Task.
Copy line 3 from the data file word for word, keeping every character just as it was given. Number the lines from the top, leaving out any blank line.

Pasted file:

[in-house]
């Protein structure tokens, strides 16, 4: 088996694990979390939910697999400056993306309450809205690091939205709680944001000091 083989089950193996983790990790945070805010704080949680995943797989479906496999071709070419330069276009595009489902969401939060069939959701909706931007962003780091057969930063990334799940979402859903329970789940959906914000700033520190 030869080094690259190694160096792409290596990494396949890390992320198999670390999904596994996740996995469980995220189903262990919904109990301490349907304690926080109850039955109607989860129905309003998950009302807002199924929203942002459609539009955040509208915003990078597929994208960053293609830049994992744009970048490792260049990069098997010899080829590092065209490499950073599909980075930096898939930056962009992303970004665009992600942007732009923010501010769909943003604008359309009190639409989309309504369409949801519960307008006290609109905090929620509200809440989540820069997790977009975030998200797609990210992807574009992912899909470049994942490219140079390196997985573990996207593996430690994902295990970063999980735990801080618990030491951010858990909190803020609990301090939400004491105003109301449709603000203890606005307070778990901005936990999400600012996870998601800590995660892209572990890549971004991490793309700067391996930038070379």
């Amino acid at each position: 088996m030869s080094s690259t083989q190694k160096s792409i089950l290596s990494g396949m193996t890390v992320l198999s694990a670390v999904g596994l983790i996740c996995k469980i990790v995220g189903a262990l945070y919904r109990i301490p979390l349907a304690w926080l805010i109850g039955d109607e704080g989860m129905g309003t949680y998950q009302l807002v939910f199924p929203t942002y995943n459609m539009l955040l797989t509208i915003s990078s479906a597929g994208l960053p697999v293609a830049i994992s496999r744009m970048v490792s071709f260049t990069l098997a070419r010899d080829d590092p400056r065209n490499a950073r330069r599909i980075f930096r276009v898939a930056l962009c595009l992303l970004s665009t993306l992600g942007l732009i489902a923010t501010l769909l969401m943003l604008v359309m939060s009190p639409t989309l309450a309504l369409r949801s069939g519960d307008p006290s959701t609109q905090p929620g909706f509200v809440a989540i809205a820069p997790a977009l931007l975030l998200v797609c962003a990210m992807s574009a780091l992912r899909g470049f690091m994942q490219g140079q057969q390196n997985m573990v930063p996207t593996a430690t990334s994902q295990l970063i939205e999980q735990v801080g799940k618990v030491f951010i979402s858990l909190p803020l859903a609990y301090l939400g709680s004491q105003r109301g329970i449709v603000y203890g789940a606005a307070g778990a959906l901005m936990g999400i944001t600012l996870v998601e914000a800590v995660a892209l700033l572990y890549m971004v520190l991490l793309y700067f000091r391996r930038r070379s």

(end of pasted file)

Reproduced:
């Amino acid at each position: 088996m030869s080094s690259t083989q190694k160096s792409i089950l290596s990494g396949m193996t890390v992320l198999s694990a670390v999904g596994l983790i996740c996995k469980i990790v995220g189903a262990l945070y919904r109990i301490p979390l349907a304690w926080l805010i109850g039955d109607e704080g989860m129905g309003t949680y998950q009302l807002v939910f199924p929203t942002y995943n459609m539009l955040l797989t509208i915003s990078s479906a597929g994208l960053p697999v293609a830049i994992s496999r744009m970048v490792s071709f260049t990069l098997a070419r010899d080829d590092p400056r065209n490499a950073r330069r599909i980075f930096r276009v898939a930056l962009c595009l992303l970004s665009t993306l992600g942007l732009i489902a923010t501010l769909l969401m943003l604008v359309m939060s009190p639409t989309l309450a309504l369409r949801s069939g519960d307008p006290s959701t609109q905090p929620g909706f509200v809440a989540i809205a820069p997790a977009l931007l975030l998200v797609c962003a990210m992807s574009a780091l992912r899909g470049f690091m994942q490219g140079q057969q390196n997985m573990v930063p996207t593996a430690t990334s994902q295990l970063i939205e999980q735990v801080g799940k618990v030491f951010i979402s858990l909190p803020l859903a609990y301090l939400g709680s004491q105003r109301g329970i449709v603000y203890g789940a606005a307070g778990a959906l901005m936990g999400i944001t600012l996870v998601e914000a800590v995660a892209l700033l572990y890549m971004v520190l991490l793309y700067f000091r391996r930038r070379s």